We can accomplish much good if we have the right motivation. This motivation often springs from a defining moment in which we say, "Enough!" However, motivation alone will not carry us to our goals. We must employ vision, planning, action, and discipline. We must build within ourselves the right skills to succeed in our chosen areas.
Imagine setting a goal to double your income in five years. Many paths can lead you to achieve your goal: changing jobs; starting a business; and writing books. You could choose dozens of actions to help you double your income. Most likely, you'll need to build new skills. You will need to improve and broaden your existing abilities.
To enhance your opportunities, you can spend your entire life obtaining learning. It's never too late to learn new skills and ideas. Study a variety of subjects. Don't confine yourself to one area of learning. If you develop broad knowledge in a variety of areas you can adapt your career to meet the market demands. Also, through balancing your study, you will become a more engaging conversationalist. Your understanding of world events will grow.
Be resolute like Heber J. Grant. Mr. Grant, a great religious leader in the western United States, loved hymns. Unfortunately, he could not carry a tune. Daughter Frances says of her father, "He had no sense of pitch at all. You could play a note on the piano then play a note four notes higher, and he could not tell if it was higher or lower."
At age ten, he joined a singing class and the professor told him that he could never learn to sing. Some years later, a man told Grant that he could learn to sing, but the man said he would like to be forty miles away while Heber practiced. But Grant persevered. "He would practice," Frances recalled, "just playing a note on the piano with one finger and practice and practice. Of all his accomplishments he was proudest of learning to sing."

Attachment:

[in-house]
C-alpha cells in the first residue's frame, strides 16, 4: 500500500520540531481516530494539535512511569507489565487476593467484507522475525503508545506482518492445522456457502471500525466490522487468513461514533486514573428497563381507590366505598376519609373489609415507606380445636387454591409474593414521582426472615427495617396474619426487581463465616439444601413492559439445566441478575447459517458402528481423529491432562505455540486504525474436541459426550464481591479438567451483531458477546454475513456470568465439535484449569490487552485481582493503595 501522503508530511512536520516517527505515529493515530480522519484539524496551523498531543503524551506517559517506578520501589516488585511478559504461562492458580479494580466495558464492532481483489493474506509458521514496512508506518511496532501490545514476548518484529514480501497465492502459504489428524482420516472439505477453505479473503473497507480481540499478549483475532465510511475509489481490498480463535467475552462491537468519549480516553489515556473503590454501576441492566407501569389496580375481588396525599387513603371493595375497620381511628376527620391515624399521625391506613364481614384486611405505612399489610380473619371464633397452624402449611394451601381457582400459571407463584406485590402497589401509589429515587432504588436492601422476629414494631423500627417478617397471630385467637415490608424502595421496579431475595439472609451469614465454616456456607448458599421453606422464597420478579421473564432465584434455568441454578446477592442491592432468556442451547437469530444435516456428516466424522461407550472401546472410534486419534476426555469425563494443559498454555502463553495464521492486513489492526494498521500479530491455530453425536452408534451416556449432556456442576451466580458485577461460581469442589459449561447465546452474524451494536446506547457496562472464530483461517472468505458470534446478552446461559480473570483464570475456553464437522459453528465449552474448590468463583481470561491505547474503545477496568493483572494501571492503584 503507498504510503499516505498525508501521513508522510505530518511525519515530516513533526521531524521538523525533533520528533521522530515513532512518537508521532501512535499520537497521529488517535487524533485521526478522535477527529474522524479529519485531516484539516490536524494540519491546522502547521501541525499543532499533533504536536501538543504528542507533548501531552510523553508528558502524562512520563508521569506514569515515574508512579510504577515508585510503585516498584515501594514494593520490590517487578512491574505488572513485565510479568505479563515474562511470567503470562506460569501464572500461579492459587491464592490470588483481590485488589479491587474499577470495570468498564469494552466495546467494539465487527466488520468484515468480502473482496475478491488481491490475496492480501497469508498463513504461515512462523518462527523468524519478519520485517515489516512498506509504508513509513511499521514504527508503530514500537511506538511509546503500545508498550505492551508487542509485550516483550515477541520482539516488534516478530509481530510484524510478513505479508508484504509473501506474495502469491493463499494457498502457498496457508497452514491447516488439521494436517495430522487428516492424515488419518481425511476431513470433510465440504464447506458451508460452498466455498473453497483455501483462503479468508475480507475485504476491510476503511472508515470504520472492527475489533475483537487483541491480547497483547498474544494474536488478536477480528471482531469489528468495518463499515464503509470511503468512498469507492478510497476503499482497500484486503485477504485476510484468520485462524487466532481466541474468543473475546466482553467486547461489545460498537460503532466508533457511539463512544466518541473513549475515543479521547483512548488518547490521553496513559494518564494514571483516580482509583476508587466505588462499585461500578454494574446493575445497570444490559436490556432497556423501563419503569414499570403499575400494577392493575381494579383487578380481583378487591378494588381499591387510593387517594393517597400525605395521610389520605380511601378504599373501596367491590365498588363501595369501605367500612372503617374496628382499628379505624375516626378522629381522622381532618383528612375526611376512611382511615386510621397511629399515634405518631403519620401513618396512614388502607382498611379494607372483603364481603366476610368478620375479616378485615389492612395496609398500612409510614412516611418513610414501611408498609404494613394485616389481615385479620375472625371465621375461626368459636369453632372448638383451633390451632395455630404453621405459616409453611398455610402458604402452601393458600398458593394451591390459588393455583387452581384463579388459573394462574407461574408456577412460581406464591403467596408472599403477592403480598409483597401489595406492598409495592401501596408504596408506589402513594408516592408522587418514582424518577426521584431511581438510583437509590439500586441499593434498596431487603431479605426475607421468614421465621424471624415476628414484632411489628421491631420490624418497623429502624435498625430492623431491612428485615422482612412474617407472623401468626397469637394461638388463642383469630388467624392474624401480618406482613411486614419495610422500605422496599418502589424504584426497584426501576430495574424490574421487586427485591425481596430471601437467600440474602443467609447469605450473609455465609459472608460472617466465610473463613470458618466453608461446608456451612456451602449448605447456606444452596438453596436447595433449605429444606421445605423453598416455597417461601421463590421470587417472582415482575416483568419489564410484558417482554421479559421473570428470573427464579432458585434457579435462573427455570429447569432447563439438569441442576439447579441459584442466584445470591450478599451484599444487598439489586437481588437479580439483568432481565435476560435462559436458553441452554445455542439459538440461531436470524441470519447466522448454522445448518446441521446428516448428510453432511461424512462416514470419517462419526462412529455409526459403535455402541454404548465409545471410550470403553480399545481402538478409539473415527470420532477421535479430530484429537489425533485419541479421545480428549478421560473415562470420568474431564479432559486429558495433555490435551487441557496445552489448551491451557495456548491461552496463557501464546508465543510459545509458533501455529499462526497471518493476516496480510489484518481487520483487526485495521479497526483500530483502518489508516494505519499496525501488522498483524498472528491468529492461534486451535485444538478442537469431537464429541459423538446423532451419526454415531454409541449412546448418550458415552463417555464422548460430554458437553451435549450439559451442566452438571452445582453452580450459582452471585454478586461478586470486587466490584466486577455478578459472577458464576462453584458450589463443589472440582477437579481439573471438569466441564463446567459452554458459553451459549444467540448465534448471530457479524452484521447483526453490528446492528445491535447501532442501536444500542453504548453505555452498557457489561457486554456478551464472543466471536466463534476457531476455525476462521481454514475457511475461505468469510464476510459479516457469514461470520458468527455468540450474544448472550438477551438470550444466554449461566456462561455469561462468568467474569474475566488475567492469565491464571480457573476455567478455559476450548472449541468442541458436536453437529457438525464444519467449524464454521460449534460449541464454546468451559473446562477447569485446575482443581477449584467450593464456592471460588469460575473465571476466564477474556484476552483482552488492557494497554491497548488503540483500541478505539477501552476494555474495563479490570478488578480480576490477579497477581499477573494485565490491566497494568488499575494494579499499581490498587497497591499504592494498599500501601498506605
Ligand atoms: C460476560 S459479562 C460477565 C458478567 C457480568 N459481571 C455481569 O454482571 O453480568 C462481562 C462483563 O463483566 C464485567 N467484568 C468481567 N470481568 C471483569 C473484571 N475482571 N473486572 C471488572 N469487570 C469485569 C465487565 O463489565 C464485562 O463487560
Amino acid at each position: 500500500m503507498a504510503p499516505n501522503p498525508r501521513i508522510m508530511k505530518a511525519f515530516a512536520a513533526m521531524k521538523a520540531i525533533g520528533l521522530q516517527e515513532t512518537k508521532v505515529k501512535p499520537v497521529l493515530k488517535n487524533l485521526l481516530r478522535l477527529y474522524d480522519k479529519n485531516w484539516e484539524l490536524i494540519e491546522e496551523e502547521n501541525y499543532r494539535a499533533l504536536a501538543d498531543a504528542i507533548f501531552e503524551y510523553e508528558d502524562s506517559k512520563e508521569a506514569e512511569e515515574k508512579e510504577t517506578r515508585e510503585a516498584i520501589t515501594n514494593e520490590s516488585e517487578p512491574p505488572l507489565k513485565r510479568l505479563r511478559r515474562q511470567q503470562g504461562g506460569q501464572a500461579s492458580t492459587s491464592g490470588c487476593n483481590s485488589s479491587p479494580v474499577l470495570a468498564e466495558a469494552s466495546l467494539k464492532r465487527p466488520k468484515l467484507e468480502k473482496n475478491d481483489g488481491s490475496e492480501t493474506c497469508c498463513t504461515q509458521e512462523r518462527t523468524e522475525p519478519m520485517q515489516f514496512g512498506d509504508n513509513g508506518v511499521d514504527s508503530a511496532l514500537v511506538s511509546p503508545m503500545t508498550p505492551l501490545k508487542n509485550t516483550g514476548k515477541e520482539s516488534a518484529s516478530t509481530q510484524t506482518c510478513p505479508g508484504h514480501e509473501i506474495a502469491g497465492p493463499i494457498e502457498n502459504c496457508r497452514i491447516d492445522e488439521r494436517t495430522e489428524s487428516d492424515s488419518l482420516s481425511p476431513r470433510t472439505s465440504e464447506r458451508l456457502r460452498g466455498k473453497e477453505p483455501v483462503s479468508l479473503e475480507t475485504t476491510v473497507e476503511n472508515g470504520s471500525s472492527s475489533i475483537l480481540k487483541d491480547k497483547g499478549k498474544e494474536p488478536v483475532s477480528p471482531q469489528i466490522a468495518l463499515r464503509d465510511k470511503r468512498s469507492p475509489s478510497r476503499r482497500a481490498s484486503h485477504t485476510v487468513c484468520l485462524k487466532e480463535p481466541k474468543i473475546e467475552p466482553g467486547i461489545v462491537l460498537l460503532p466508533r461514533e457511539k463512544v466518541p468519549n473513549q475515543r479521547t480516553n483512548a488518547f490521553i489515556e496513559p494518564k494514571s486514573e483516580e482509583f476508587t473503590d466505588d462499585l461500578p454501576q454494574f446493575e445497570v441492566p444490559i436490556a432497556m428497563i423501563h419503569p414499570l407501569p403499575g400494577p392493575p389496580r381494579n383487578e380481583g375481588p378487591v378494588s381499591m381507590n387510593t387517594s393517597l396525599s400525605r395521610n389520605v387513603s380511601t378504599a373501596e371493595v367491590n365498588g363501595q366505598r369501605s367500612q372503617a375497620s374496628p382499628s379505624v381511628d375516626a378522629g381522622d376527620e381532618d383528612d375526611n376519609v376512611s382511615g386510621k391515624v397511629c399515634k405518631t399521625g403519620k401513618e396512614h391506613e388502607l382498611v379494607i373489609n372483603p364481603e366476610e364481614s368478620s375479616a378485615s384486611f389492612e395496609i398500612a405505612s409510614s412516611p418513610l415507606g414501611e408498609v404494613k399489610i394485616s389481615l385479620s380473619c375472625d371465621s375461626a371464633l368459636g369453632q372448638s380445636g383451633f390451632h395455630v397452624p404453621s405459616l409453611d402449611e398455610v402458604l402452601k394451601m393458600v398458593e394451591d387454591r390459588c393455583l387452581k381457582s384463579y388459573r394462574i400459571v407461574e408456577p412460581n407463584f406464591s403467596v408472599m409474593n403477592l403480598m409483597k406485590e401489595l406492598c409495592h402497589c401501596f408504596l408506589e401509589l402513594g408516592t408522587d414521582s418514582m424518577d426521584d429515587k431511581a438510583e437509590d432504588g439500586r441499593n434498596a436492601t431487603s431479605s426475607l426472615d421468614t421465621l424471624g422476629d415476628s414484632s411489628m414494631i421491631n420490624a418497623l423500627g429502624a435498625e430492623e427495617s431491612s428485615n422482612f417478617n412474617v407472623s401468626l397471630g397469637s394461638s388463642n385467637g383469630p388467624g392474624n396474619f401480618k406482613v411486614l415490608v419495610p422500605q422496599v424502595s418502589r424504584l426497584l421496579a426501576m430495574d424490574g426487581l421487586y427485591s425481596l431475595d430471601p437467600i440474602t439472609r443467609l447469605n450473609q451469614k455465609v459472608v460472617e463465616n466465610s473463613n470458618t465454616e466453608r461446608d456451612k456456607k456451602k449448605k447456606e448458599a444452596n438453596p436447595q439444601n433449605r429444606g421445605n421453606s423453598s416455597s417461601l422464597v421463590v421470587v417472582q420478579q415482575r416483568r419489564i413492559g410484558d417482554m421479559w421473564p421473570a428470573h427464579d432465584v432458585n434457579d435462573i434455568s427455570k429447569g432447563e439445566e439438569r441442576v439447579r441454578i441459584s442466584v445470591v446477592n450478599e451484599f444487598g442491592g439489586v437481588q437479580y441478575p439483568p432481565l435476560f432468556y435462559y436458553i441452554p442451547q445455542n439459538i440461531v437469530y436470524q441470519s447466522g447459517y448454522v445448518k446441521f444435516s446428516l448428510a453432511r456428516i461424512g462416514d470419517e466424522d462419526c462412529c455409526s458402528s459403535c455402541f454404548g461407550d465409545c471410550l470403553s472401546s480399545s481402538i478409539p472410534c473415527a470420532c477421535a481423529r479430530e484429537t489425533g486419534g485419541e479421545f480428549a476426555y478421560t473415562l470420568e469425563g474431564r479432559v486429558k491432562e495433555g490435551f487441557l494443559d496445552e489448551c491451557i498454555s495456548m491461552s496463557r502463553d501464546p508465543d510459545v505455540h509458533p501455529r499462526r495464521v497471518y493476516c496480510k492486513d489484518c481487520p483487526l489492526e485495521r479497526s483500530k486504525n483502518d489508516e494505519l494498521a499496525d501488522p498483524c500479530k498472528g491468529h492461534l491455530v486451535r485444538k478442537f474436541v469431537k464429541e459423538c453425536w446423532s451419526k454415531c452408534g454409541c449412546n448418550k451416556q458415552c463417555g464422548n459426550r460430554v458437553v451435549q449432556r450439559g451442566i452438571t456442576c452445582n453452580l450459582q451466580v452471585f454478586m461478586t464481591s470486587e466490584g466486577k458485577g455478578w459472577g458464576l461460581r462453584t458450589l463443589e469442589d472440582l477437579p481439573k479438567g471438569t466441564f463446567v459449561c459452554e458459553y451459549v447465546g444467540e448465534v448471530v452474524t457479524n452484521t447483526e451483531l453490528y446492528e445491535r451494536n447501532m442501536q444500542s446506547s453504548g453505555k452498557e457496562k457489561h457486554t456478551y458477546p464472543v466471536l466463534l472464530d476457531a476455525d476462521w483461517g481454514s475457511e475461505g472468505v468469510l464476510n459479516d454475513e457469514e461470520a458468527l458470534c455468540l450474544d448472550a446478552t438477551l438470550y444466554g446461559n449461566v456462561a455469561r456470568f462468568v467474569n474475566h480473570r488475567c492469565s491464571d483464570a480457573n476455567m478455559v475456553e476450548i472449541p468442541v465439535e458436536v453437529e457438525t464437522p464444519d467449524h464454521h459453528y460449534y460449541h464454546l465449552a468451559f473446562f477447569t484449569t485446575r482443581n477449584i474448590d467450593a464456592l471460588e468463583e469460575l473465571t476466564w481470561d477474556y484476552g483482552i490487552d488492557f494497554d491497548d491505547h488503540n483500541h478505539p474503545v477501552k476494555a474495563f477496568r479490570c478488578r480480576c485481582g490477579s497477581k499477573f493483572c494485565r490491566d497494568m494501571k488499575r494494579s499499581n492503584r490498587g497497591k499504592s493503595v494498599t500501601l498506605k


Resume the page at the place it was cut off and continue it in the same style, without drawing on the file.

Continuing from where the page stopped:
Grant said, "The most I ever worked was to sing 400 songs in four days." It may also have been the most work for Rudger Clawson and J. Golden Kimball too. On a trip with these two, Grant asked if they had any objection to his singing 100 hymns that day.
"After I had sung about forty tunes," he recorded, "they assured me that if I sang the remaining sixty they would be sure to have nervous prostration." He sang the full 100. Heber J. Grant often quoted Ralph Waldo Emerson: "That which we persist in doing becomes easy to do; not that the nature of the thing has changed, but that our power to do has increased."
Building a library
Business philosopher Jim Rohn encourages us to leave three important legacies for our families: our life in pictures, our life written in our journals, and an abundant library. Building a library is a wonderful labor of love. We not only lift ourselves, but we also elevate our families. I would suggest, for example, the following sections:
As you build your skills, seek balance in your learning, and build great libraries, you position yourself for success in all areas of your life: your personal life, your family life, your spiritual life, your professional life, and your financial life. As you learn new skills and ideas, you will become one who can succeed in the areas of your choosing. Balanced success through balanced learning.
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